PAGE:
Category: Public Policy

and112812blogSince its inception in the 1990s, the payday lending industry has grown at an astonishing pace. Currently, there are about 22,000 payday lending locations—more than two for every Starbucks—that originate an estimated $27 billion in annual loan volume.

Christians and others worried about the poor tend to be very uncomfortable with this industry. While there may be forms of payday lending that are ethical, the concern is that most such lending is predatory, and that the industry takes advantage of the poor and others in financial distress.

So what makes a payday loan a predatory loan? The obvious answer would seem to be “high interest rates.” But interest rates are often tied to credit risk, and so charging high interest rates is not always wrong. Another answer may be that the loans appear to be targeted toward minorities. But research shows that the industry appeals to those with financial problems regardless of race or ethnicity.

What then tips a loan into the predatory column? At a blog hosted by the New York Federal Reserve, Robert DeYoung, Ronald J. Mann, Donald P. Morgan, and Michael R. Strain attempt to answer that question:

pollution“The rules don’t apply to me,” is a favorite maxim of toddlers, narcissists, and government officials. This is especially true of the legislative branch, which frequently exempts itself—and its 30,000 employees—from federal laws that apply to the rest of us.

But just as often government at all levels simply ignores laws it finds too burdensome to comply with. A recent study published last month in the American Journal of Political Science titled “When Governments Regulate Governments” found that “compared with private firms, governments violate [the U.S. Clean Air Act and Safe Drinking Water Act] significantly more frequently and are less likely to be penalized for violations.”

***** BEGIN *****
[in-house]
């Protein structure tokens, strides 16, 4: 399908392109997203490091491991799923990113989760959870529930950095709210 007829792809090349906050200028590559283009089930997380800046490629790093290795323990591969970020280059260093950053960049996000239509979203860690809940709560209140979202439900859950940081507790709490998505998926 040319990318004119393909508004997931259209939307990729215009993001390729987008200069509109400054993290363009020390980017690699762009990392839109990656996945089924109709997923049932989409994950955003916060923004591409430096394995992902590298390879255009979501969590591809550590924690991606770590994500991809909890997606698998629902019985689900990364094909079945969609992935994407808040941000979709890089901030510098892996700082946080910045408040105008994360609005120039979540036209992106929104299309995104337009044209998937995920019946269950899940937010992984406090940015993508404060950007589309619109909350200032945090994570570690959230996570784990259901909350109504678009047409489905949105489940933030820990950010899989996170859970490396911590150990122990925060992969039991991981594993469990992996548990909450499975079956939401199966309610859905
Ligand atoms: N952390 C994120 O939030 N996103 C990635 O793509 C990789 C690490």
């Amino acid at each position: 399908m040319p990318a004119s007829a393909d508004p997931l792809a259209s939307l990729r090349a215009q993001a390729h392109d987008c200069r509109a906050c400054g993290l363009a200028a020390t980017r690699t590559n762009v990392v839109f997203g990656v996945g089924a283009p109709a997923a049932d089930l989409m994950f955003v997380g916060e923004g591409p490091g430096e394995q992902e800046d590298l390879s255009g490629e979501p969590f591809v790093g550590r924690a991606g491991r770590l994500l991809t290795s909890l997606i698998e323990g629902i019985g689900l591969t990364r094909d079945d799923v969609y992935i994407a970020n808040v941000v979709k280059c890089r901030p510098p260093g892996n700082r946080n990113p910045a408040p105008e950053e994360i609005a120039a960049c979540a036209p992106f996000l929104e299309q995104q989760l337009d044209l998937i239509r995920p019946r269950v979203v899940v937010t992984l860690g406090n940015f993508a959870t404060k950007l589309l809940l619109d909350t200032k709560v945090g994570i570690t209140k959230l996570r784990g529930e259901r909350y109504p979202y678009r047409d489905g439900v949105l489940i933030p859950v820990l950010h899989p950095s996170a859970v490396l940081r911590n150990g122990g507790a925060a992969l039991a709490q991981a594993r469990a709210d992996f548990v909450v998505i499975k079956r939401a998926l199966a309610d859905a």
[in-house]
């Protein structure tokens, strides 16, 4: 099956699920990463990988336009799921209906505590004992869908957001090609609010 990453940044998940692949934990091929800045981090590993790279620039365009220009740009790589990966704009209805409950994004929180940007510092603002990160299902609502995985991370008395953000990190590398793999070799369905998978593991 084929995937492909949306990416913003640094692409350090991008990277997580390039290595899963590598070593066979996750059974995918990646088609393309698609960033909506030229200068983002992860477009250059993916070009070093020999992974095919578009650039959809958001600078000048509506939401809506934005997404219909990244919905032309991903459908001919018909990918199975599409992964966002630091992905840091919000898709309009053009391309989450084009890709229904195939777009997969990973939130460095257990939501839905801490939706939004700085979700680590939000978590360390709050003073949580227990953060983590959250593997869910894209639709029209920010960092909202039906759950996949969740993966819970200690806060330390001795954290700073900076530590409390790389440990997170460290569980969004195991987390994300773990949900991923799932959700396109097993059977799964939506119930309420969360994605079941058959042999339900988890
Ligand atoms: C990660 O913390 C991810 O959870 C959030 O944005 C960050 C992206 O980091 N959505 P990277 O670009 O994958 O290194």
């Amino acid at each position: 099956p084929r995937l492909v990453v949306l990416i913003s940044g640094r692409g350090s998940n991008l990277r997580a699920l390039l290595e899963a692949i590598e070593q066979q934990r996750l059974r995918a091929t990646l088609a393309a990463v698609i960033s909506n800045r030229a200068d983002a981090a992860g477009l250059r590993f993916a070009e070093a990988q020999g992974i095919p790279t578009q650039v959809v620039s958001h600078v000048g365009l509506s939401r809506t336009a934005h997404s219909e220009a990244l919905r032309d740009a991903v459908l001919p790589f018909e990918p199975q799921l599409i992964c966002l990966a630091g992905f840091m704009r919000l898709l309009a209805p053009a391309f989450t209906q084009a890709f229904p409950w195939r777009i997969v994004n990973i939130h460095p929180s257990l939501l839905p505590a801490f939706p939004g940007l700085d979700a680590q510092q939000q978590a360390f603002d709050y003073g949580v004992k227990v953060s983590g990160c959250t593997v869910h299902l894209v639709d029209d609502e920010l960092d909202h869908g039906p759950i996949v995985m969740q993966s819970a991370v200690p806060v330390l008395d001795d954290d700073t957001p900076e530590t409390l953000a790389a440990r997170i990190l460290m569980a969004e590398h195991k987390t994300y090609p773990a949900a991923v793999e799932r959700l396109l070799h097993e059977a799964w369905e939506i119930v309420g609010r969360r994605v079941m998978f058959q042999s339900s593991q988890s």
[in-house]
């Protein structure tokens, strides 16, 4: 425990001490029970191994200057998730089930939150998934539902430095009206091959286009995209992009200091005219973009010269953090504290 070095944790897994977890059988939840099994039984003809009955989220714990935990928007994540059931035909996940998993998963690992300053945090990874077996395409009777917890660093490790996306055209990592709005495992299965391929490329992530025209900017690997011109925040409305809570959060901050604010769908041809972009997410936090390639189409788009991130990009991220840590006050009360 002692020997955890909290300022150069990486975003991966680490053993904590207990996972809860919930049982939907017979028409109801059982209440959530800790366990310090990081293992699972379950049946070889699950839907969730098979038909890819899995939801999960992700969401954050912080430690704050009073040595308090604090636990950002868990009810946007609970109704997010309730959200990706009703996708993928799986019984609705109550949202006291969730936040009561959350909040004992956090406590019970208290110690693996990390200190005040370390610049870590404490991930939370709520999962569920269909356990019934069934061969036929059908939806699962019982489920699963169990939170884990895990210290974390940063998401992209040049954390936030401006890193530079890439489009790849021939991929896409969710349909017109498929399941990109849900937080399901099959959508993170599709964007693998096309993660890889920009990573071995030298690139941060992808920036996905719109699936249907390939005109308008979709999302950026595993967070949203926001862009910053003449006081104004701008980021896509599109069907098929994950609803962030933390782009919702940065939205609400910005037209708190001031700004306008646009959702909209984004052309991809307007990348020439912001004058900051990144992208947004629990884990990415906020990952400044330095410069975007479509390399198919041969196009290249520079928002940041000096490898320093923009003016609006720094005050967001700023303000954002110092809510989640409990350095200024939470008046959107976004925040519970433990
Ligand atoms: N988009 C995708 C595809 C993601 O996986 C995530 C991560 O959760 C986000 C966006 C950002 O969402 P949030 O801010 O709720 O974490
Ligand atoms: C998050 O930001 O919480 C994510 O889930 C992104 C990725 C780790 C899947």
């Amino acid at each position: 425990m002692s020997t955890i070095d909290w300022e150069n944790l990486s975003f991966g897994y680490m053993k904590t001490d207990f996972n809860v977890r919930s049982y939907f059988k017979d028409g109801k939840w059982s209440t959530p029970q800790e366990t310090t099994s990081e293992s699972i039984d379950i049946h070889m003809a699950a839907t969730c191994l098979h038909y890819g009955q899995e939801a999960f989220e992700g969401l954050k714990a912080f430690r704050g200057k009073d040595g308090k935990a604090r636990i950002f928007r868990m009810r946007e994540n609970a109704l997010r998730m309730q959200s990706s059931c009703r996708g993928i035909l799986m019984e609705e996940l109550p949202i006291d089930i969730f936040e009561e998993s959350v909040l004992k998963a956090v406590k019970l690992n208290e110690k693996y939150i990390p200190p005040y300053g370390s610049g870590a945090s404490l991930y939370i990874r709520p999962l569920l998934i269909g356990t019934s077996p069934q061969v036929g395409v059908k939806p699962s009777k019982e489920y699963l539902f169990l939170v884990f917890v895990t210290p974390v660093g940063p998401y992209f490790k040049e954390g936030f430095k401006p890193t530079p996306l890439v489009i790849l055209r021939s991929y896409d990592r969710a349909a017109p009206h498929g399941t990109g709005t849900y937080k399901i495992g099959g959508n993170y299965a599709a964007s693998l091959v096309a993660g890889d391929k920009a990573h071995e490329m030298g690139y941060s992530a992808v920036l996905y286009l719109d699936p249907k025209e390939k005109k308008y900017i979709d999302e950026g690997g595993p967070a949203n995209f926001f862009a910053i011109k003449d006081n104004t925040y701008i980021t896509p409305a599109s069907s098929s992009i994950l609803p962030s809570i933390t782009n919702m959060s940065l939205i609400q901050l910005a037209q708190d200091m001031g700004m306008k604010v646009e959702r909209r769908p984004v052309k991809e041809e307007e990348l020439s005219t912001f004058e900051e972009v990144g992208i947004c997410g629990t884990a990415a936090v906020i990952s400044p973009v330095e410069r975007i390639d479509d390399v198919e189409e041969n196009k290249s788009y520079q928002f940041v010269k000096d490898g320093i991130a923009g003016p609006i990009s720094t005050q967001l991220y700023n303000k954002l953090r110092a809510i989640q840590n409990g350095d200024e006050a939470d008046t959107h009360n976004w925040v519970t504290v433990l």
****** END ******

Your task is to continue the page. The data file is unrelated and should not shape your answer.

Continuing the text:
Researchers David Konisky and Manny Teodoro viewed records of more than 3,000 power plants, 1,000 hospitals and 4,200 water utilities. Some of their findings include:

Ahhhh, the Left! So often passionate, so obstinately assured of the rightness of their secular crusades mounted under the variety of flags and anthems espousing “social justice” and “environmental sustainability.” And, unfortunately, so often just plain wrong.

Such is the case with As You Sow, the Interfaith Center on Corporate Responsibility and other shareholder activist groups that each year apply their supposed religious authority to the proxy resolutions they submit to major companies. Certainly, AYS and ICCR investors believe from the sanctuary of their respective progressive bubbles that they’re working for the benefit of humankind when it comes to such topics as climate-change mitigation and genetically modified organisms. Yet, nothing could be further from reality viewed through the lenses of science, religion, economics and common sense.

For the purpose of this post, let’s take a look at the work AYS and ICCR apply against GMOs. Both shareholder activist groups are affiliated with Inside GMO coalition – AYS as an acknowledged member and ICCR listing Inside GMO as a featured resource. The Inside GMO website portentously lists the organization’s purpose:

Large agribusiness and chemical companies oppose our right to know when foods have GMOs. These are the same companies that put GMOs out on the market without adequate testing – turning us all into lab rats in a giant science experiment.

GMO Inside is a campaign dedicated to helping all Americans know which foods have GMOs inside, and the non-GMO verified and organic certified alternatives to genetically engineered foods. We believe that everyone has a right to know what’s in their food and to choose foods that are proven safe for themselves, their families, and the environment.

GMO Inside gives people information and tools, and provides a place for a growing community of people from all walks of life, to share information and actions around genetically engineered foods.

Sigh. It gets worse. (more…)

Blog author: jballor
Thursday, October 15, 2015